CNIO researchers assess melanoma progression with a new liquid biopsy technique

Source: Eurek Alert, May 2019

When the surgeon surgically removes a melanoma, some patients are said to be ‘cancer-free’ and they do not get additional treatment. However, should the fluid obtained in the drainage implanted after surgery be tested using the liquid biopsy technique rather than be disposed of as medical waste, the test might predict the high or low risk of cancer recurrence. Patients with a high risk of late recurrence would get post-surgery treatment. This is a recent finding by scientists at the Spanish National Cancer Research Centre (CNIO), who have discovered that there are biomarkers in the fluid collected from surgically treated patients that reveal the presence of specific mutations and help determine the risk of the cancer coming back after some period of time. This is very important in melanoma, since it is an aggressive tumour type that metastasizes in a large number of patients. Researchers will now try to confirm whether the liquid biopsy technique may be even easier to perform directly on blood samples and whether it can be used in other types of tumours as well. The research work was published in the Journal of Experimental Medicine.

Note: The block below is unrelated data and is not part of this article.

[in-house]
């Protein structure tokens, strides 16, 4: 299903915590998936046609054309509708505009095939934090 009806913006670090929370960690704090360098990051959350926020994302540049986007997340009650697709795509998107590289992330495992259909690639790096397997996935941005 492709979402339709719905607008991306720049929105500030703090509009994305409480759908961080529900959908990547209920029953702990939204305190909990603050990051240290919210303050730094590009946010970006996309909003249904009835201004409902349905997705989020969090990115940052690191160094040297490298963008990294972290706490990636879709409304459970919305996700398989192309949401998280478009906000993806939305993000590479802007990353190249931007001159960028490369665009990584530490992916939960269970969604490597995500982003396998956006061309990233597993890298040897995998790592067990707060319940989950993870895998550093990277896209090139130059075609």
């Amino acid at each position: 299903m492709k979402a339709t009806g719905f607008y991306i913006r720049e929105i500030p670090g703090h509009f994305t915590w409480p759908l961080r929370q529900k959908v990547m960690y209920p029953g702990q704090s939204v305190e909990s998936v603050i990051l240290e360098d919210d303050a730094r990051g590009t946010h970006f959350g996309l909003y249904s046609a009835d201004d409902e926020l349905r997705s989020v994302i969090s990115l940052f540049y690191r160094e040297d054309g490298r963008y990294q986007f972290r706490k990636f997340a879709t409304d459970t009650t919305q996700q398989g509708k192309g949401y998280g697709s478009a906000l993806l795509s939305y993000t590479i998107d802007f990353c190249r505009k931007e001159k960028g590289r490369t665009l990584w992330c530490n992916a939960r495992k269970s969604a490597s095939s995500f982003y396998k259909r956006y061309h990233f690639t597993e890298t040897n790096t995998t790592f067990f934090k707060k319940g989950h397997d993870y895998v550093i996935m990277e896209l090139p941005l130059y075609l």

Detecting the risk of recurrence

The more scientists find about metastasis, the more they know that it is ‘consciously’ initiated by primary tumours, sending ‘anticipatory signals’ to other organs and promoting in them a suitable growth environment. These ‘anticipatory signals’ are primary tumour-derived extracellular vesicles that reach other organs and get them ready to host cancer cells. This is one of the main research interests of Héctor Peinado, Head of the Microenvironment and Metastasis Group at CNIO.

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